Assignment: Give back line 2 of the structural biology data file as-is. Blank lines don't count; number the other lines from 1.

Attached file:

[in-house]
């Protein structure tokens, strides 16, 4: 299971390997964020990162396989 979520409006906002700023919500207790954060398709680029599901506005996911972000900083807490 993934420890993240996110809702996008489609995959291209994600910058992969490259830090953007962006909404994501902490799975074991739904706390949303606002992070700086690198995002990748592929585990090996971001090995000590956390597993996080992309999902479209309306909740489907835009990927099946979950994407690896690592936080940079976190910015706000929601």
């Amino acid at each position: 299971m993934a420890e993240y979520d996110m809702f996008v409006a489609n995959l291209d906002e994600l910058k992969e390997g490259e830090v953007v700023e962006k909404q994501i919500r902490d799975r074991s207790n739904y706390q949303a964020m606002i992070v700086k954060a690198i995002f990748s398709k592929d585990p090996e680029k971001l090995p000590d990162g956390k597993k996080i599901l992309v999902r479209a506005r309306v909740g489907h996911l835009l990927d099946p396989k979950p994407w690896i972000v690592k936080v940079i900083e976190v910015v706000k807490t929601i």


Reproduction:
């Protein structure tokens, strides 16, 4: 299971390997964020990162396989 979520409006906002700023919500207790954060398709680029599901506005996911972000900083807490 993934420890993240996110809702996008489609995959291209994600910058992969490259830090953007962006909404994501902490799975074991739904706390949303606002992070700086690198995002990748592929585990090996971001090995000590956390597993996080992309999902479209309306909740489907835009990927099946979950994407690896690592936080940079976190910015706000929601």